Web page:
John Peter Hasson has been one of my favorite performing artists in Seattle for more than a decade, and now we are losing him to Los Angeles.
Describing Hasson, and the ludicrous, charming dork rock he has masterminded under the moniker Pleaseeasaur since 1997, has always been a challenge. With extensive aesthetic assistance from longtime collaborator and visual artist Thomas Hurley III, Hasson has steadily built a cult following that is hypnotized by the ‘Saur’s inane blend of awkward, crowing humor, goofy, homemade costumes, and lo-fi electronic sound collages, as well as Hurley’s imaginative, unpredictable projections and props. Tours with equally deranged underground figures like Neil Hamburger and hipper indie acts like Pinback and Black Heart Procession have helped raise his profile over the years.
As implausible as it sounds that a repertoire of material extolling the joys of red meat, the dangers of cobras, and the enduring hilarity of Knight Rider could lead to a sweet contract with Comedy Central, that’s precisely what happened to Hasson in 2006. “I’m lucky, and I also don’t give a fuck what anybody says,” Hasson says softly but assuredly. “I haven’t had a day job in 13 years. I’m persistent.” He inked a four-record deal with the cable station, starting with the release of The Amazing Adventures of Pleaseeasaur, a double DVD and CD set of songs and videos tied together with help from a 30-minute cartoon animated by the same artists responsible for Adult Swim‘s SeaLab 2021 series. For a surprisingly shy, punk-minded guy raised on the Dead Kennedys and inspired by the Dead Milkmen, that’s quite an achievement.
That success has led to further opportunities in television, and he and Hurley are in the midst of talks with another well-known cable entity as we go to press. This Saturday, March 15, Pleaseeasaur will leave town on a very high note, opening the Presidents of the United States of America record release party at the Paramount (they will also be touring with PUSA throughout the spring). “The fact that we are playing the Paramount…,” says Hasson, obviously grateful and pleasantly overwhelmed; “I saw my very first concert there. It feels really good.” As for the motivation for relocating to L.A., he acknowledges it’s not something he would have predicted for himself. “Ten years ago I was one of those people who hated L.A. Now I have more friends there than I do here.”
Hasson’s move is a loss for Seattle, and unfortunately for us, he’s just the latest in a long line of locals who are migrating south. Over the past few years we’ve lost Coady Willis and Jared Warren of thundering duo Big Business, respected music photographers like Robin Laananen and Bootsy Holler, musician and former Sub Pop publicist Jed Maheu, producer Scotty Crane, and most recently, Night Canopy frontwoman Amy Blaschke. Her bandmate, former Pretty Girls Make Graves drummer Nick deWitt, will be joining her shortly. Illustrator and scene fixture Rick Klu, whose distinct style has been part of the Seattle nightlife landscape since the early ’90s, is planning to leave for L.A. this summer.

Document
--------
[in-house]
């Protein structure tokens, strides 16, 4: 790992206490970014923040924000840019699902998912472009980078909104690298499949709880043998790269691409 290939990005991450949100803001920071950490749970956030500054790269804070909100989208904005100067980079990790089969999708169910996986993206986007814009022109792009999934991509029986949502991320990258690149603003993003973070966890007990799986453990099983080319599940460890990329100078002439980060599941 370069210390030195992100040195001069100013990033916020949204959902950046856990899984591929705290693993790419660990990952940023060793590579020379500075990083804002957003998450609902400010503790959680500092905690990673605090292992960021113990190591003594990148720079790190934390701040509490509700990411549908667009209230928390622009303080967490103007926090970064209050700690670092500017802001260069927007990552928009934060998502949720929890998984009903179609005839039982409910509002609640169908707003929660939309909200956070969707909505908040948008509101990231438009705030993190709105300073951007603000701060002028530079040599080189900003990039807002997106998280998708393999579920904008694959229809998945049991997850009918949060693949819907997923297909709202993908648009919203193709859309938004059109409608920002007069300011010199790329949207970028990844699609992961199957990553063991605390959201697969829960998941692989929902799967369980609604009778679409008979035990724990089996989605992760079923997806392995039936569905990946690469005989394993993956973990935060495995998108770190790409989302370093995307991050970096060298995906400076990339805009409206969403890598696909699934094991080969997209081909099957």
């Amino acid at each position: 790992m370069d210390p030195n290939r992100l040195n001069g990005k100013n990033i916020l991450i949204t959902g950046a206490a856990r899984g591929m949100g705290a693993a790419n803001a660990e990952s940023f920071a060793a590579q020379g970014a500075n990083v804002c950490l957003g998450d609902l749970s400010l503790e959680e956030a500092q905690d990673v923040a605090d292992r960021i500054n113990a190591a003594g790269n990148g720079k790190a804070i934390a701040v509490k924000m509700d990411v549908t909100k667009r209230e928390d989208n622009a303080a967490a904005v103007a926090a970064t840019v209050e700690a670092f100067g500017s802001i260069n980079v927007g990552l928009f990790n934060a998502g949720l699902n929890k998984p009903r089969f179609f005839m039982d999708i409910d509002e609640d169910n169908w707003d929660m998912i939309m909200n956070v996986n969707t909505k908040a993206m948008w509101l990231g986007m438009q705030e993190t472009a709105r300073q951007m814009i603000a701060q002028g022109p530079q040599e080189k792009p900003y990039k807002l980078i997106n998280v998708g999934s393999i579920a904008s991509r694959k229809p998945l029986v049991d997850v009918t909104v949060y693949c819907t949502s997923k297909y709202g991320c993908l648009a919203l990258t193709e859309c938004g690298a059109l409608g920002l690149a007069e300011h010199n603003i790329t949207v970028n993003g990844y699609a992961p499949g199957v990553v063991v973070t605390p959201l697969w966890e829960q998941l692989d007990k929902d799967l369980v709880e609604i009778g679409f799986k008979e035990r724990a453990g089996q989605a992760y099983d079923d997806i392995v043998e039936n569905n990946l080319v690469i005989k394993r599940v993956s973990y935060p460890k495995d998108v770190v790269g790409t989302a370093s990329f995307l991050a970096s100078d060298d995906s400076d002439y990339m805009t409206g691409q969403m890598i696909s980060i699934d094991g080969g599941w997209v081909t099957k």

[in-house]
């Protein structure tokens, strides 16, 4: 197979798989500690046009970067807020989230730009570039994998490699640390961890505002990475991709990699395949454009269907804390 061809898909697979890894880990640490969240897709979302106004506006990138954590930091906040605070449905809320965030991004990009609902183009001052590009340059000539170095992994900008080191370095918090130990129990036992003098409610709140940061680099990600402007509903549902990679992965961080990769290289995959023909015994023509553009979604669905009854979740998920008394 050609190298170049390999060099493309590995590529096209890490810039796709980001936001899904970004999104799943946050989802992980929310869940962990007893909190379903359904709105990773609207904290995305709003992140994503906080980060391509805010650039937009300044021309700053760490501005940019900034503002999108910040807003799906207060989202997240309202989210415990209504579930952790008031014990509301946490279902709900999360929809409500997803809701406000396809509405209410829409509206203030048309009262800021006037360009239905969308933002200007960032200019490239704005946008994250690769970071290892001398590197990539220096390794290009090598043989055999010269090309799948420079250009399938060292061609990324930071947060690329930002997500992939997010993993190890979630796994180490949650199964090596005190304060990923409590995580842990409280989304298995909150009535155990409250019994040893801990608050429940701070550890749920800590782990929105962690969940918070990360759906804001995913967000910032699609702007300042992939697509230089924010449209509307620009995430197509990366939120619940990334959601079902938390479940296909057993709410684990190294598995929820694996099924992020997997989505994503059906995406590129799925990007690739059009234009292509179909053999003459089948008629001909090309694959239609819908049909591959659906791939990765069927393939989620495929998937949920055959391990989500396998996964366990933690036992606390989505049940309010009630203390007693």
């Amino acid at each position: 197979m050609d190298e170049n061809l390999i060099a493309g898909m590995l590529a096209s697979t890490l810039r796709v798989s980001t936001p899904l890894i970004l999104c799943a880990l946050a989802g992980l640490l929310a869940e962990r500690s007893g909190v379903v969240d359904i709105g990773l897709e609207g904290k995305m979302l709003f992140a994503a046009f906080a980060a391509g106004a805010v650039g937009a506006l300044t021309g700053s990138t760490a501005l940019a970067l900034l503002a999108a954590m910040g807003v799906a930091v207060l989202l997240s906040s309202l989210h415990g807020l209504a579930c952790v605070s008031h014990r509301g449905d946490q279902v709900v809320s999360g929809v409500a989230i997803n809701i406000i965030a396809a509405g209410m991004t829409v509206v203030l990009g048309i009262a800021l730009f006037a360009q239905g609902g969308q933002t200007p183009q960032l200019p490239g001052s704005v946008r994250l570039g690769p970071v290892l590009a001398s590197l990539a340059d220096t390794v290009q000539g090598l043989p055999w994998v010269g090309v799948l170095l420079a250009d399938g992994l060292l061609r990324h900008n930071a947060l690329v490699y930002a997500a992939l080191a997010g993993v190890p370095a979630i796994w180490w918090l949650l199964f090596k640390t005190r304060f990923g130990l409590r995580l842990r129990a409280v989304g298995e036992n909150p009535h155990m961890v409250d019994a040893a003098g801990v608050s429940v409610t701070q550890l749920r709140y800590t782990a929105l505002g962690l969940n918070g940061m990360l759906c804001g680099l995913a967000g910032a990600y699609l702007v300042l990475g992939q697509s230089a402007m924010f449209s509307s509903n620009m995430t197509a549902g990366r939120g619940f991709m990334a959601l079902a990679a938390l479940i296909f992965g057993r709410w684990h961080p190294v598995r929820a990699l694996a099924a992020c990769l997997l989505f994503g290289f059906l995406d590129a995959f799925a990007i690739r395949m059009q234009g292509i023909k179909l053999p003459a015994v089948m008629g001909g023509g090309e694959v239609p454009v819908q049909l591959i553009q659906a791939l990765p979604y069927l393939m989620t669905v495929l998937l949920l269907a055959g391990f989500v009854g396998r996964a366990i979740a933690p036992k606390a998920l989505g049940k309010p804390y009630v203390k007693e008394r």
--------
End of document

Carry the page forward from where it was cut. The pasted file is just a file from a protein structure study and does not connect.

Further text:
In the mid-’90s, suggesting a move to L.A. would likely have gotten you laughed right out of the Crocodile. There was a collective cultural assumption that the City of Angels was nothing more than a bastion of slick, commercial pop and celebrity worship, with a punk scene that ran its course in the early ’80s, and a lingering smell of Aqua Net still wafting up from the Sunset Strip. All you have to do is turn on the E! channel to realize that many of those assumptions are still truisms, but what more and more Seattle musicians are discovering is that there is also a fertile and thriving community for artists with DIY sensibilities and independent spirits.
“Traditionally, when people think of Los Angeles they tend to conjure up images of Hollywood, the entertainment industry, the pursuit of notoriety and wealth, beach nerds, boob jobs, lame bands and bad hair,” agrees Arlie Carstens, the former frontman for Juno who left Seattle for L.A. in 2004. “But that’s all just marketing or long gone history. Los Angeles is a dramatically different place now than it was even ten years ago; it offers a great deal more than that which mainstream media and occasional out-of-town visits can detail. Here, so long as you know who you are, enjoy what you do, and stay true to what truly moves you, then all that plastic stuff just recedes into the background.”